"These people have been Celiac for ten-plus years, most of them have," said Jacie Vasek, who attends and helps lead the group. "And they come for the treats that we eat every week and for the new experience to find out what's going on in everyone's life."
At their meetings, the Celiac support group talks about where to eat, and where not to eat. They share recipes and tips with one another. But it's about more than the gluten-free diet.
"It just makes it a lot more easier. And, any of these people, if I was ever in the hospital or if I ever need anything, they would come and bring us stuff. And that's what it's about," Jacie said.
Jacie was diagnosed when she was 12. Her doctor recommended that she and her mother go to the support group, and they've been attending ever since. Now, she's 21 and the pair have been running the meetings for the last five years. And now, she's turning it into career as a nutritionist.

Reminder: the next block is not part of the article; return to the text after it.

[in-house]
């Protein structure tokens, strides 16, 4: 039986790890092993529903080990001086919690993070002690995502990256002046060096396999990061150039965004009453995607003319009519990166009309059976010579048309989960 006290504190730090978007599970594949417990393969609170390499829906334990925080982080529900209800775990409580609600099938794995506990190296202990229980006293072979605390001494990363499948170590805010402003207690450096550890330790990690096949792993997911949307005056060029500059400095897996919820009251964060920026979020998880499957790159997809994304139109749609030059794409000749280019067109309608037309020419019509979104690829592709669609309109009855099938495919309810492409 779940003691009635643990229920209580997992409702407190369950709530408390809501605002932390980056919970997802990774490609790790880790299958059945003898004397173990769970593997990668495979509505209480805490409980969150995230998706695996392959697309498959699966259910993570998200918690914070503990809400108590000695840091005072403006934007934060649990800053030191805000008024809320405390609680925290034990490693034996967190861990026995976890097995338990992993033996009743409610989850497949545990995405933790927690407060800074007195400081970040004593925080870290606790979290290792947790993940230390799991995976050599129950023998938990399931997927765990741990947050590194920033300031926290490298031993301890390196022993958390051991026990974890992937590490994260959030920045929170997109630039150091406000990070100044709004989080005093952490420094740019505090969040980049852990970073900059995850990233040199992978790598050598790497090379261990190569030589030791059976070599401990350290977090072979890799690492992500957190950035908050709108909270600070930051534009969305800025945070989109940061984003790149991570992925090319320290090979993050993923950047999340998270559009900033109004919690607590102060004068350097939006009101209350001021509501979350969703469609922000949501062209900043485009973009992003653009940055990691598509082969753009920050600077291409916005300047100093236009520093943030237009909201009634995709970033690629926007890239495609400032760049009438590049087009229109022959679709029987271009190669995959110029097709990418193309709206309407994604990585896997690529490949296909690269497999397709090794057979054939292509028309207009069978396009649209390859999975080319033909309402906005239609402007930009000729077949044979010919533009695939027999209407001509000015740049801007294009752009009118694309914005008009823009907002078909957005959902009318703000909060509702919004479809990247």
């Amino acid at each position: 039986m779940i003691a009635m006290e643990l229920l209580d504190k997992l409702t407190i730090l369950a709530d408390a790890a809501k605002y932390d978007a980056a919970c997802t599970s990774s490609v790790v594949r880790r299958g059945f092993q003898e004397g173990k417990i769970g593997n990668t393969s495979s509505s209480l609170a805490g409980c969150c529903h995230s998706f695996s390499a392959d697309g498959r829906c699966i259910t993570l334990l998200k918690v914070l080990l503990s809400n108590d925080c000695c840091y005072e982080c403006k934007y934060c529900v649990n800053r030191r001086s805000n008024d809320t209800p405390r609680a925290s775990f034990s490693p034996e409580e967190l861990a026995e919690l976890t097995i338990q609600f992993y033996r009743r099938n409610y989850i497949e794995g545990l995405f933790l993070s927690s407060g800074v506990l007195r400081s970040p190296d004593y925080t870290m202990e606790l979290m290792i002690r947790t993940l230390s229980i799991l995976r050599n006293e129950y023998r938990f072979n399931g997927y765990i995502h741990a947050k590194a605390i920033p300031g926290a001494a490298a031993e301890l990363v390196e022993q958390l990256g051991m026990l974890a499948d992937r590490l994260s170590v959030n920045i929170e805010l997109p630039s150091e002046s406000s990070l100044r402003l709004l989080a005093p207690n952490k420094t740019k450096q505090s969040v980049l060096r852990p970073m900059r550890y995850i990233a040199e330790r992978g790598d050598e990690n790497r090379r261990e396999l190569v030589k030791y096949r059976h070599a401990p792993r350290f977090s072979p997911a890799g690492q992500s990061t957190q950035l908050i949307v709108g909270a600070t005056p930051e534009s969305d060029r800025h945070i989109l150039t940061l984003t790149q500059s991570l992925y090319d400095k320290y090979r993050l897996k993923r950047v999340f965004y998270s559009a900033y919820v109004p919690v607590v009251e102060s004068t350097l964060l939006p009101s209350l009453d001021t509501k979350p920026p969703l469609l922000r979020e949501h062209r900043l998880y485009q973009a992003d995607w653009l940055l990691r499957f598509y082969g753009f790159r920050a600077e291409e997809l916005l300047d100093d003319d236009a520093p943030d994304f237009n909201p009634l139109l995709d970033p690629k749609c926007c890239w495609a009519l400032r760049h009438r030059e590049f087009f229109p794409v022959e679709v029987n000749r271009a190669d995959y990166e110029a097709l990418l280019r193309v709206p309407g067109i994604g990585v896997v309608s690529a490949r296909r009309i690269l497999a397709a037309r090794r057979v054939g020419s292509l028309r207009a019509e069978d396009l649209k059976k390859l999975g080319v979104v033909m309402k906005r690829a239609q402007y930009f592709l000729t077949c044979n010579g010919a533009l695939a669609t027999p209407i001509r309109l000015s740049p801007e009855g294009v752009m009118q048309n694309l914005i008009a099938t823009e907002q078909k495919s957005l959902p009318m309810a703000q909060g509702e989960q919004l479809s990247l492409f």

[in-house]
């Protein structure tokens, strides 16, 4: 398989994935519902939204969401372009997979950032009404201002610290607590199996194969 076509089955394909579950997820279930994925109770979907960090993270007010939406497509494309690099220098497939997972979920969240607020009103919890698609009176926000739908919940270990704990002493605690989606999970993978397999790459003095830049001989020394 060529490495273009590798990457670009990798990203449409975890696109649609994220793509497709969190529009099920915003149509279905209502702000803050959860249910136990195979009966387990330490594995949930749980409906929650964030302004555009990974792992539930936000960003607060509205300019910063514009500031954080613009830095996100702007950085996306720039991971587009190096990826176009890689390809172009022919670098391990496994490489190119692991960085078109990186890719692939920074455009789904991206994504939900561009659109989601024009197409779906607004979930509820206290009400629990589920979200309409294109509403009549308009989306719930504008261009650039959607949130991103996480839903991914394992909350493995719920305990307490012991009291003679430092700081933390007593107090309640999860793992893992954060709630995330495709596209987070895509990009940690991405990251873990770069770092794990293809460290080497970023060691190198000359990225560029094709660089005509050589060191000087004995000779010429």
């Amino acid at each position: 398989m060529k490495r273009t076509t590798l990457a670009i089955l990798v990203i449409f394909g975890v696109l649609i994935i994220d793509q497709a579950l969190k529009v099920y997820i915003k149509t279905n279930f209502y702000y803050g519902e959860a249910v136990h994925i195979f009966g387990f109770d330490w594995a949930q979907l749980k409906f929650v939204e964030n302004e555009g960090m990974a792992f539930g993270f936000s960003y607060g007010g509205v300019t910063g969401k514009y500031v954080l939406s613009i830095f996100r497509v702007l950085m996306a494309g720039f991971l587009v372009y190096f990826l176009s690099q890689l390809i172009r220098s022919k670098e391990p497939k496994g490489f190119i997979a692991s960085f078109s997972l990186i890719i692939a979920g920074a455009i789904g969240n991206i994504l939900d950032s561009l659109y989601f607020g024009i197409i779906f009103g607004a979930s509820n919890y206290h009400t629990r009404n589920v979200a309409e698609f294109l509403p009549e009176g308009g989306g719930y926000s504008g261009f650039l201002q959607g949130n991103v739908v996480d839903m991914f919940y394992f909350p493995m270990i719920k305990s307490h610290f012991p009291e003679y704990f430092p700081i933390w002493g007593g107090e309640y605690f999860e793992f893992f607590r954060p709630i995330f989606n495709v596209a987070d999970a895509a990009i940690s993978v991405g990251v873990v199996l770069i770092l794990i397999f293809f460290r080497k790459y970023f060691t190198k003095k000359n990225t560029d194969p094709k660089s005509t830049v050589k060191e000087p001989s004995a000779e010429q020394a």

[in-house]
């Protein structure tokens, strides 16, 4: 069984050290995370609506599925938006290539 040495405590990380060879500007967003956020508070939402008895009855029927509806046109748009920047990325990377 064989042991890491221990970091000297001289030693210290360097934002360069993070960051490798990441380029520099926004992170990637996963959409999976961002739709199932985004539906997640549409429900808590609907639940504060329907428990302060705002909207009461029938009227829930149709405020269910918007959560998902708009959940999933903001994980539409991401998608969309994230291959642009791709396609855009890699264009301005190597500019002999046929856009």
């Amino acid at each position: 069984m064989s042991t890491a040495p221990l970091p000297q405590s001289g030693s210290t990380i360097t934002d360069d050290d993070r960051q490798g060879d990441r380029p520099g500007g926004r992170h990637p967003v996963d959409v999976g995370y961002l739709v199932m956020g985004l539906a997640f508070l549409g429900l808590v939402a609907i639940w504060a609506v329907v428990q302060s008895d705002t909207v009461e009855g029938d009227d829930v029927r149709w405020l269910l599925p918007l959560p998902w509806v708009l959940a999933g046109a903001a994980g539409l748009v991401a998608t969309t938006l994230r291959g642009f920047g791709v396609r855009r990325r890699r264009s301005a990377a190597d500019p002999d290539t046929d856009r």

"Now I can talk to people about diabetes, I can talk to people about other illnesses and I can have my lever saying you know, I've done it since I was 12, and I know what it's like to go on a diet, so we can work at this together," she said.
But when talking to Jacie, you'll quickly learn that it isn't about helping herself, it's about what she can do for others.
"And I found that this is how I can help people. I can teach them about Celiac Disease, I can teach them about a gluten free diet," Jacie said. "And it's making a positive outcome in their lives and in my life. Because I can learn from them just as much as they can learn from me."
The Celiac support group meets the second Saturday of every other month at Abilene Regional Medical Center.